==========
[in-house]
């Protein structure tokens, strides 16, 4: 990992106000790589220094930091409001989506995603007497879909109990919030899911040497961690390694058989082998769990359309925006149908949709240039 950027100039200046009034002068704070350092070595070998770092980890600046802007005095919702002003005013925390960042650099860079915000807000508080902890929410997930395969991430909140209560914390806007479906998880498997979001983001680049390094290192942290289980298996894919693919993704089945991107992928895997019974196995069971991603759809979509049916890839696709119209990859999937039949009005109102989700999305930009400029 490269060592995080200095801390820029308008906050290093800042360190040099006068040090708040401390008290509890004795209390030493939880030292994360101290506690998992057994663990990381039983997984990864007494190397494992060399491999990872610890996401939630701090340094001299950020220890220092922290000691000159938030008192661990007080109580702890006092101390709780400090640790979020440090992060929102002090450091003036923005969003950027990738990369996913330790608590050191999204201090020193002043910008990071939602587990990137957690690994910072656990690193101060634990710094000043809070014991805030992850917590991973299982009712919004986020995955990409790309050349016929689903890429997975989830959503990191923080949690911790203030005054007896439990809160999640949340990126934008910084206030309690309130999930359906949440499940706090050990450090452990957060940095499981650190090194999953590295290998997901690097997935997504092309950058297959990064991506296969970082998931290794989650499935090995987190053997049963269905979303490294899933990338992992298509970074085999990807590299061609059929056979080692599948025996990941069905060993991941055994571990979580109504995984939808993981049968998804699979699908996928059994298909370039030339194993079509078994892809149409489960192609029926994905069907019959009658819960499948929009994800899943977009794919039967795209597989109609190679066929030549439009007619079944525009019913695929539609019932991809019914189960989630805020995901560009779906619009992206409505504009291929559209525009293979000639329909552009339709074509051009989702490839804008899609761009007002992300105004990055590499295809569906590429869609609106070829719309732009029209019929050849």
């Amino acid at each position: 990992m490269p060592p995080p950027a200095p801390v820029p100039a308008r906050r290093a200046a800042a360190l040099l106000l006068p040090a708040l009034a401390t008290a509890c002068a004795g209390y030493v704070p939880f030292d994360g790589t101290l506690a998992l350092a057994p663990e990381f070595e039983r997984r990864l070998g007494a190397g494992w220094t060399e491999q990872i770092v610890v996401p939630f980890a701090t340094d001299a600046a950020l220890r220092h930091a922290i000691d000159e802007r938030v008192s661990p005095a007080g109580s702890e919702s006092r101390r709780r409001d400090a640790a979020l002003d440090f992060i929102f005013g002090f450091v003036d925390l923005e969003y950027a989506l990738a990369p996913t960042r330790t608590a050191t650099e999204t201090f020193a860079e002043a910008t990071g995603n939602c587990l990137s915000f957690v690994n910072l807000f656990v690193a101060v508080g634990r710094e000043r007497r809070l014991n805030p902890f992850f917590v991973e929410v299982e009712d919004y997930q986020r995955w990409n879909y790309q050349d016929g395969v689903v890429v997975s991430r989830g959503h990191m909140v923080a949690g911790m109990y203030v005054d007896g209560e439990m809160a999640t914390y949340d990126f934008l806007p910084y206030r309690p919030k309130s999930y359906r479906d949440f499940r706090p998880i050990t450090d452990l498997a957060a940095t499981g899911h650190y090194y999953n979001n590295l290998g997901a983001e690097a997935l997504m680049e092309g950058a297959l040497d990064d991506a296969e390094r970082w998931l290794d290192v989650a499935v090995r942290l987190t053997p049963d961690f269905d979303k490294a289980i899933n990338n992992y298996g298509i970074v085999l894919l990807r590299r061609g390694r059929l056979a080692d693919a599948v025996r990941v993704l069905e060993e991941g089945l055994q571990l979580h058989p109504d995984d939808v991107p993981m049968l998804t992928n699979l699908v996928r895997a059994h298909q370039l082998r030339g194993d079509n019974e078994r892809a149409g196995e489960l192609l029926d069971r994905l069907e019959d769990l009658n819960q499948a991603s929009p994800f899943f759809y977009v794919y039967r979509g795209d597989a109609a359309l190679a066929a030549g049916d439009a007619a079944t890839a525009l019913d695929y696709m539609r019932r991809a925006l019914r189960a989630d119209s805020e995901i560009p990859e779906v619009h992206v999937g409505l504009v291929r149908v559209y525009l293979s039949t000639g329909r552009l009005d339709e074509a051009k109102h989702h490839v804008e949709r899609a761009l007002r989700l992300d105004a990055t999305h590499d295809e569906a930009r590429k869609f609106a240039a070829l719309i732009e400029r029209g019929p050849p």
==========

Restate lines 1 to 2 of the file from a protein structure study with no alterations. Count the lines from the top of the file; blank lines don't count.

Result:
[in-house]
């Protein structure tokens, strides 16, 4: 990992106000790589220094930091409001989506995603007497879909109990919030899911040497961690390694058989082998769990359309925006149908949709240039 950027100039200046009034002068704070350092070595070998770092980890600046802007005095919702002003005013925390960042650099860079915000807000508080902890929410997930395969991430909140209560914390806007479906998880498997979001983001680049390094290192942290289980298996894919693919993704089945991107992928895997019974196995069971991603759809979509049916890839696709119209990859999937039949009005109102989700999305930009400029 490269060592995080200095801390820029308008906050290093800042360190040099006068040090708040401390008290509890004795209390030493939880030292994360101290506690998992057994663990990381039983997984990864007494190397494992060399491999990872610890996401939630701090340094001299950020220890220092922290000691000159938030008192661990007080109580702890006092101390709780400090640790979020440090992060929102002090450091003036923005969003950027990738990369996913330790608590050191999204201090020193002043910008990071939602587990990137957690690994910072656990690193101060634990710094000043809070014991805030992850917590991973299982009712919004986020995955990409790309050349016929689903890429997975989830959503990191923080949690911790203030005054007896439990809160999640949340990126934008910084206030309690309130999930359906949440499940706090050990450090452990957060940095499981650190090194999953590295290998997901690097997935997504092309950058297959990064991506296969970082998931290794989650499935090995987190053997049963269905979303490294899933990338992992298509970074085999990807590299061609059929056979080692599948025996990941069905060993991941055994571990979580109504995984939808993981049968998804699979699908996928059994298909370039030339194993079509078994892809149409489960192609029926994905069907019959009658819960499948929009994800899943977009794919039967795209597989109609190679066929030549439009007619079944525009019913695929539609019932991809019914189960989630805020995901560009779906619009992206409505504009291929559209525009293979000639329909552009339709074509051009989702490839804008899609761009007002992300105004990055590499295809569906590429869609609106070829719309732009029209019929050849």